Male morphological diagnosis

Distinct within the suave   -complex (see above) by its (1) greater size, Hw 21.5–22.5 mm (n = 13) rather than 17.0–21.0 mm; (2) sleeker build with the wing tips reaching at most a third down the length of S 6, rather than halfway or beyond, and Hw 50–51 % of full length (n= 8), versus 51–57 % in C.suave   (n= 9); (3) two narrow horizontal dark bands on the greenish eyes, which are typically lost with maturity in other species; (4) rather intermediate colour of head and thorax, i.e., neither quite uniformly orange like C.suave   , nor more two-toned brown and cream with dark dots on the sutures as C.sakejii Pinhey, 1963   and C. junceum   ; (5) often distinctly reddish rather than pale brown Pt; (6) penis with finger-like lateral lobes, rather like C. bakeri   ( Fig. 10); (7) apical excision on S 10 being about a third as deep as the segment and bordered with tiny black denticles that appear as dark ridges; (8) cerci that in dorsal view appear narrowed and twisted distally, with the apical black tooth turned in- and base-wards, from above thus being well visible and lying almost halfway the cerci; and (9) tips of the paraprocts that typically fall clearly short of those of the cerci ( Fig. 10).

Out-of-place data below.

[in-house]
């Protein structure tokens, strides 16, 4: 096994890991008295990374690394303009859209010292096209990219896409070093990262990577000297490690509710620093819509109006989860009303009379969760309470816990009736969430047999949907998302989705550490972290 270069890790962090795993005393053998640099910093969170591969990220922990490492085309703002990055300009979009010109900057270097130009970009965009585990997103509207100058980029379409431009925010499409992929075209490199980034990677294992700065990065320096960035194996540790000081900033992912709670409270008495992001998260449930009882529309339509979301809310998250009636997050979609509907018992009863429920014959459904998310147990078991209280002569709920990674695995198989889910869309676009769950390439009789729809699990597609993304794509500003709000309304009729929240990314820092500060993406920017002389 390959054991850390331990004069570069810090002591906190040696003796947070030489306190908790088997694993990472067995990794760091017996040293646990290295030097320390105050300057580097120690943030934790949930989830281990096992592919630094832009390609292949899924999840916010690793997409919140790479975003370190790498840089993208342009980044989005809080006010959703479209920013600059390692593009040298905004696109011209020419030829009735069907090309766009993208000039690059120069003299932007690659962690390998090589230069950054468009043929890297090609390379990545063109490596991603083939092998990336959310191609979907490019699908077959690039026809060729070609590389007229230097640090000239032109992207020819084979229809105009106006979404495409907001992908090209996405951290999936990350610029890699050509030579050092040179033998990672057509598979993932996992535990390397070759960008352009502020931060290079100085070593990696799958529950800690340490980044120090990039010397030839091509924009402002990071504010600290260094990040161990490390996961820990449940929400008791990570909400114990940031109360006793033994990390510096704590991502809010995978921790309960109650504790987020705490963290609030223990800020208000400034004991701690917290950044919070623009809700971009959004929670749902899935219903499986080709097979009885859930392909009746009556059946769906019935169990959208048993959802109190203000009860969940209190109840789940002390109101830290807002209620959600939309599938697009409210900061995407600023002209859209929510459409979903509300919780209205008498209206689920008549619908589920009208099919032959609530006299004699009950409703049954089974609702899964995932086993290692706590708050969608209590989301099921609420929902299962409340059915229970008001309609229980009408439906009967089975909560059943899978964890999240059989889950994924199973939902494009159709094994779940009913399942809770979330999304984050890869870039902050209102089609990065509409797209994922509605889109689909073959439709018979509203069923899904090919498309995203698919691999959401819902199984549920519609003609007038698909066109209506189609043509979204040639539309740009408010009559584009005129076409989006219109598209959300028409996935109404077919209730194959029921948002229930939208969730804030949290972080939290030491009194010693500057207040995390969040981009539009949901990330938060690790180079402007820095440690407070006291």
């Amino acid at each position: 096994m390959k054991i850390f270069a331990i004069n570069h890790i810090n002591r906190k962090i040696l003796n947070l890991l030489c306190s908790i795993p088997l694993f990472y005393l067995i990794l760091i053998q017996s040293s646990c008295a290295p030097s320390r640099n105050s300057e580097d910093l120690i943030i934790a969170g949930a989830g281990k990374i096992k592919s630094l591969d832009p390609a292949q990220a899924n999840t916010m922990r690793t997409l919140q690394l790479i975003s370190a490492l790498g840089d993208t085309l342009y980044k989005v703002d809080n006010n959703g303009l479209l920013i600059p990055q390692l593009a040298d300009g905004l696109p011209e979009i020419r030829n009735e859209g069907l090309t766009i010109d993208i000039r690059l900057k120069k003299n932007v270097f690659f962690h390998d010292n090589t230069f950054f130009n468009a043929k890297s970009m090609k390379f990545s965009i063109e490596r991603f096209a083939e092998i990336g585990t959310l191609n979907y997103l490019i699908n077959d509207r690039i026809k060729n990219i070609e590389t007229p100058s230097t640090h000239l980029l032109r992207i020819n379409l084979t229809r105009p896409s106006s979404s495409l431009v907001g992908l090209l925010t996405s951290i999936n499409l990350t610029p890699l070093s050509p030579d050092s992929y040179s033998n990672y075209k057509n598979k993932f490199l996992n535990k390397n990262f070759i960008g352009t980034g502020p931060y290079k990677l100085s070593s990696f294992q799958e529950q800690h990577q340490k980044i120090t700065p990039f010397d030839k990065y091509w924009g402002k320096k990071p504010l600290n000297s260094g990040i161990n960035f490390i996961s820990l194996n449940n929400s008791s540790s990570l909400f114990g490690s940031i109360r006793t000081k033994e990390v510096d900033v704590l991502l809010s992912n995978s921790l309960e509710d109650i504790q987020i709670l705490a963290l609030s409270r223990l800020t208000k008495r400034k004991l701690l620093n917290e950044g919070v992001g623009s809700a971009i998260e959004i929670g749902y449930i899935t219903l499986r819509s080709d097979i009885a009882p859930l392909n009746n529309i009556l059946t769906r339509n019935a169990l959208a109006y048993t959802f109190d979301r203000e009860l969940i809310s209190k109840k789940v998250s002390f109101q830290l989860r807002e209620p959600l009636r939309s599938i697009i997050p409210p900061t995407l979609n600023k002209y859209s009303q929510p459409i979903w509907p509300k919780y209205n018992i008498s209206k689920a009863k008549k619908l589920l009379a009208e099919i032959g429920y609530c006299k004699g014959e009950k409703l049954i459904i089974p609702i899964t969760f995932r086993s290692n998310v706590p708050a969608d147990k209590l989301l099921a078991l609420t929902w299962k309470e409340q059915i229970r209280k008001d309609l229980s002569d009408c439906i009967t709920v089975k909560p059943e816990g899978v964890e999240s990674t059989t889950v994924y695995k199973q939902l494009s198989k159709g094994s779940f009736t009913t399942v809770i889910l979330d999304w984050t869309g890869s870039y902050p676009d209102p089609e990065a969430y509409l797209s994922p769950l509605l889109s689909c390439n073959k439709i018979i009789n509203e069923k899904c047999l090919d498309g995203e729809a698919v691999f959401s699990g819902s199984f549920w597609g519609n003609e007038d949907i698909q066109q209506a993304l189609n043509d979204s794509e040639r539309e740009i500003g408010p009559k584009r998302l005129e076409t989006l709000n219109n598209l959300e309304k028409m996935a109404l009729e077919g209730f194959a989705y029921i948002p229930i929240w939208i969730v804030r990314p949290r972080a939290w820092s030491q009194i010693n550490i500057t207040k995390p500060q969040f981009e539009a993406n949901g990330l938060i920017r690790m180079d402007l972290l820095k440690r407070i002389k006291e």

Medieval Latin “banished”, the origin of the word bandit, which refers to the banded eyes recalling the mask of a bandit (neuter adjective).

Range and ecology

Known from northern Zambia to northern Mozambique between 1 000 and 1 900 m a.s.l. While poorly preserved, males in MRAC from Lubumbashi in southern Congo-Kinshasa also appear to belong to this species ( Map 4). Exact habitat difference with other species unclear, but occurs at shallow grassy pools in dambos, open depressions that flood seasonally (see C. junceum   ). Also found away from water in half-open miombo woodland.


Belgium, Tervuren, Musee Royal de l'Afrique Centrale


Netherlands, Leiden, Nationaal Natuurhistorische Museum ("Naturalis") [formerly Rijksmuseum van Natuurlijke Historie]




United Kingdom, London, The Natural History Museum [formerly British Museum (Natural History)]